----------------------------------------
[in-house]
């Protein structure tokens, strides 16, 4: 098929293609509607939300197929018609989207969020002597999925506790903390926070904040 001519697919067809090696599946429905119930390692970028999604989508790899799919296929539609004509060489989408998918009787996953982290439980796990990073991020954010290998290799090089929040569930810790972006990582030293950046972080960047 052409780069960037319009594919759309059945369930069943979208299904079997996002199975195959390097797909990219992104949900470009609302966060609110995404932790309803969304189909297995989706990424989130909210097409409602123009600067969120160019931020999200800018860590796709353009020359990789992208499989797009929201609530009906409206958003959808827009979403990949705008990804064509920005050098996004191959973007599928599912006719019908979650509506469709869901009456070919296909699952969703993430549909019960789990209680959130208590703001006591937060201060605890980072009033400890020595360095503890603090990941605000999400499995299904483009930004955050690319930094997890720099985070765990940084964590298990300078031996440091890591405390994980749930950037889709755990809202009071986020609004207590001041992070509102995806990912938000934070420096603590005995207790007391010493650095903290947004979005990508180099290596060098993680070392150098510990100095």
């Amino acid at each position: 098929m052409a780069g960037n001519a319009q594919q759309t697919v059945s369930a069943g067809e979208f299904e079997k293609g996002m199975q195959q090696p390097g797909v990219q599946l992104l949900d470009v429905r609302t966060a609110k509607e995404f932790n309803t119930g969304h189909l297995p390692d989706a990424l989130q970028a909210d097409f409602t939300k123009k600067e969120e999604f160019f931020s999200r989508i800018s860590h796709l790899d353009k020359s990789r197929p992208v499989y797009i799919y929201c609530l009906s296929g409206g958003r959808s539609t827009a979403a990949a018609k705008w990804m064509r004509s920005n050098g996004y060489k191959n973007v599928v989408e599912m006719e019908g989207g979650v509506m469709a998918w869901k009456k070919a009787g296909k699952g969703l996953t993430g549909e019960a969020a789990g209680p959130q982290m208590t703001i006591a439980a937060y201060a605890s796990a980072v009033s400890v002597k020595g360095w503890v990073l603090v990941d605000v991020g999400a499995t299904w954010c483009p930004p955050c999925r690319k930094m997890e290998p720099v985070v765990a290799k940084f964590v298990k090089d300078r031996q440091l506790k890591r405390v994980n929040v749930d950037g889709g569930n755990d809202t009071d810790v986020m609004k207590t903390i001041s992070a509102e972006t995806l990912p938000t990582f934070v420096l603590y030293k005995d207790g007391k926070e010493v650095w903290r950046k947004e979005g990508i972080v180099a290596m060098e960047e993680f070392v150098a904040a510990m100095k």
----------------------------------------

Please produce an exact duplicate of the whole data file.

[in-house]
């Protein structure tokens, strides 16, 4: 098929293609509607939300197929018609989207969020002597999925506790903390926070904040 001519697919067809090696599946429905119930390692970028999604989508790899799919296929539609004509060489989408998918009787996953982290439980796990990073991020954010290998290799090089929040569930810790972006990582030293950046972080960047 052409780069960037319009594919759309059945369930069943979208299904079997996002199975195959390097797909990219992104949900470009609302966060609110995404932790309803969304189909297995989706990424989130909210097409409602123009600067969120160019931020999200800018860590796709353009020359990789992208499989797009929201609530009906409206958003959808827009979403990949705008990804064509920005050098996004191959973007599928599912006719019908979650509506469709869901009456070919296909699952969703993430549909019960789990209680959130208590703001006591937060201060605890980072009033400890020595360095503890603090990941605000999400499995299904483009930004955050690319930094997890720099985070765990940084964590298990300078031996440091890591405390994980749930950037889709755990809202009071986020609004207590001041992070509102995806990912938000934070420096603590005995207790007391010493650095903290947004979005990508180099290596060098993680070392150098510990100095």
């Amino acid at each position: 098929m052409a780069g960037n001519a319009q594919q759309t697919v059945s369930a069943g067809e979208f299904e079997k293609g996002m199975q195959q090696p390097g797909v990219q599946l992104l949900d470009v429905r609302t966060a609110k509607e995404f932790n309803t119930g969304h189909l297995p390692d989706a990424l989130q970028a909210d097409f409602t939300k123009k600067e969120e999604f160019f931020s999200r989508i800018s860590h796709l790899d353009k020359s990789r197929p992208v499989y797009i799919y929201c609530l009906s296929g409206g958003r959808s539609t827009a979403a990949a018609k705008w990804m064509r004509s920005n050098g996004y060489k191959n973007v599928v989408e599912m006719e019908g989207g979650v509506m469709a998918w869901k009456k070919a009787g296909k699952g969703l996953t993430g549909e019960a969020a789990g209680p959130q982290m208590t703001i006591a439980a937060y201060a605890s796990a980072v009033s400890v002597k020595g360095w503890v990073l603090v990941d605000v991020g999400a499995t299904w954010c483009p930004p955050c999925r690319k930094m997890e290998p720099v985070v765990a290799k940084f964590v298990k090089d300078r031996q440091l506790k890591r405390v994980n929040v749930d950037g889709g569930n755990d809202t009071d810790v986020m609004k207590t903390i001041s992070a509102e972006t995806l990912p938000t990582f934070v420096l603590y030293k005995d207790g007391k926070e010493v650095w903290r950046k947004e979005g990508i972080v180099a290596m060098e960047e993680f070392v150098a904040a510990m100095k």